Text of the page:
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Korea Blog: Korea’s Dilbert-Era Loanwords

Lulled into a false sense of security by the simplicity of its alphabet, those students of the Korean language who don’t give up in frustration will sooner or later find themselves facing a variety of unexpected challenges of communication and comprehension. Nearly a decade after learning that deceptively easy writing system, I still often get unintentional laughs from Korean interlocutors myself, especially when I fail to recognize one of the many words they borrow from my own mother tongue. “What, you don’t speak English?” they jokingly ask, but in fact I don’t speak Konglish, that curious hybrid of Korean and English now so commonly heard south of the 38th parallel.

Rather than an oscillation back and forth between the local language and English, as in the Philippines’ “Taglish,” Konglish fills Korean grammatical structures with English loanwords. Often those latter replace existing Korean words: you now take pictures with a kamera instead of sajingi, enroll in a class of a certain rebel instead of sujun, and draw up a riseuteu instead of a mogneok. Owing to the difficulty of consistently pronouncing these Konglish words in the “correct” Koreanized manner when my adult language-learning brain stubbornly wants to pronounce them in American English as it always has, I tend simply to use the old words and accept the strange looks they draw as the cost of doing business.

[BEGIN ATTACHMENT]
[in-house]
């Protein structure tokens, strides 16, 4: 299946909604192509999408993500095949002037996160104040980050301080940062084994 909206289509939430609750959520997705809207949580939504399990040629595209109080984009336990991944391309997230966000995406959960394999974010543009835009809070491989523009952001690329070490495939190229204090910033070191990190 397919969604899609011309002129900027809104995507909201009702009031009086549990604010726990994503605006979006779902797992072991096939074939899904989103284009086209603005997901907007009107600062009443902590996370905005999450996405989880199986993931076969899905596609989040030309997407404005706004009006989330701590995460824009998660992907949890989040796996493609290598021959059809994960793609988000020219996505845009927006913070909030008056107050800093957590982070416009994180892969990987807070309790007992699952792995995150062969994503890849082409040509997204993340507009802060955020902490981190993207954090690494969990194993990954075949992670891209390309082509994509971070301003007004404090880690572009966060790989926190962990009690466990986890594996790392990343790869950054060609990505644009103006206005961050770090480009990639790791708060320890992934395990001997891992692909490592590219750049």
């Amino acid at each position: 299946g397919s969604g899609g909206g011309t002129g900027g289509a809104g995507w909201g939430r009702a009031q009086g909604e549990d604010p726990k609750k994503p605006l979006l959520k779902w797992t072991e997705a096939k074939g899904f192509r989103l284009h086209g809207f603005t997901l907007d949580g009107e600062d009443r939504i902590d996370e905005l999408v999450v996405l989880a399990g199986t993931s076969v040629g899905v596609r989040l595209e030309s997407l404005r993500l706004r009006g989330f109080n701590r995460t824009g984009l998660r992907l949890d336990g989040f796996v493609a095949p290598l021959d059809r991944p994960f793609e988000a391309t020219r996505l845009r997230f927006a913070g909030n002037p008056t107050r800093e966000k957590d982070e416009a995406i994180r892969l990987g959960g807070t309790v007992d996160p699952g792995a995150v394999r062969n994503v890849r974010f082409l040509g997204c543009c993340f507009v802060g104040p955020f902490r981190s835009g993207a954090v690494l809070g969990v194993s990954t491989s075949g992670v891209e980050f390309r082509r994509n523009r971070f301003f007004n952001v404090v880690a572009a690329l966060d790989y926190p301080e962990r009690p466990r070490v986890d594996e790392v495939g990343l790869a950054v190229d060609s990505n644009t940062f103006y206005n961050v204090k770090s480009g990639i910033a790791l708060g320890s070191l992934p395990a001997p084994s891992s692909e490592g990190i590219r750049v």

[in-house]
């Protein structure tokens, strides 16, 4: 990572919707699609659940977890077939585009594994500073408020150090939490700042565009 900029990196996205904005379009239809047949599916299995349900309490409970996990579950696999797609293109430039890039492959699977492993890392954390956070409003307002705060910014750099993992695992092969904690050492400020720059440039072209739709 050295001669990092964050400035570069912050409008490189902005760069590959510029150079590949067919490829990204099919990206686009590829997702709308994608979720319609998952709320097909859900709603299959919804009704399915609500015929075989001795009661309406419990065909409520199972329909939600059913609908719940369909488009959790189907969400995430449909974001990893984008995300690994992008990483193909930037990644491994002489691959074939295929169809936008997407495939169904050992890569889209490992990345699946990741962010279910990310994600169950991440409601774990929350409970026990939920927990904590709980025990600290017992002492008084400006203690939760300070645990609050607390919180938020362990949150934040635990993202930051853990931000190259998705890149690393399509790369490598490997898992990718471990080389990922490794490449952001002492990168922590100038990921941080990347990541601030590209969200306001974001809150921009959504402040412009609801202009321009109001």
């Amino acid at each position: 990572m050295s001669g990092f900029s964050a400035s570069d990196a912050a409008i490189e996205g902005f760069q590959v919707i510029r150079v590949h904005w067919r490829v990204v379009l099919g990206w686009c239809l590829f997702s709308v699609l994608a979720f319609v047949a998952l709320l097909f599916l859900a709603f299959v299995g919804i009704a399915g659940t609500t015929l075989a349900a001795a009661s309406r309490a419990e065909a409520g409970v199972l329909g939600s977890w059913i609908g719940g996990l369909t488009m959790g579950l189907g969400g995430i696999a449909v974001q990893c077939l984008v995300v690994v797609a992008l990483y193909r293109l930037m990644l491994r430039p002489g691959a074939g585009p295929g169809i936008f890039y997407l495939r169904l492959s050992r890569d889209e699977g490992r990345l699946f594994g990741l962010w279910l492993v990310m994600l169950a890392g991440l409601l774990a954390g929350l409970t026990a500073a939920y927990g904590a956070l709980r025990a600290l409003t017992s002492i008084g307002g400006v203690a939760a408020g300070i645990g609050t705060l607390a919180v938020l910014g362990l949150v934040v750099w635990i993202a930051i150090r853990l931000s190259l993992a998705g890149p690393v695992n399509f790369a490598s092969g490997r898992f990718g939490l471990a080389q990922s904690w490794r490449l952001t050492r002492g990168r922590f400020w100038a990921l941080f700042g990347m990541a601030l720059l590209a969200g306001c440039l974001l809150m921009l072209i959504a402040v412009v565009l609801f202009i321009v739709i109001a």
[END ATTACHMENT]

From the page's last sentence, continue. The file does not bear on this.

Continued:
Not that Koreans’ Konglish doesn’t draw strange looks from me. That goes especially for its outer reaches, a harbor for those faddish terms beyond the simple realm of cameras, levels, and lists which, long dead in America, turn out to have drifted across the Pacific to be reborn. Past decades saw attempts to purify the Korean language in the face of mounting “English fever,” but by the 1990s none could hold fast against the mighty tide of buzzwords from American media, business, and technology, with the result that millions of Koreans now walk around sounding like characters out of Dilbert. Here are but five of the many words that, seldom if ever heard in America in English anymore, see use each and every day as Konglish in Korea.

Read the whole thing at the Los Angeles Review of Books.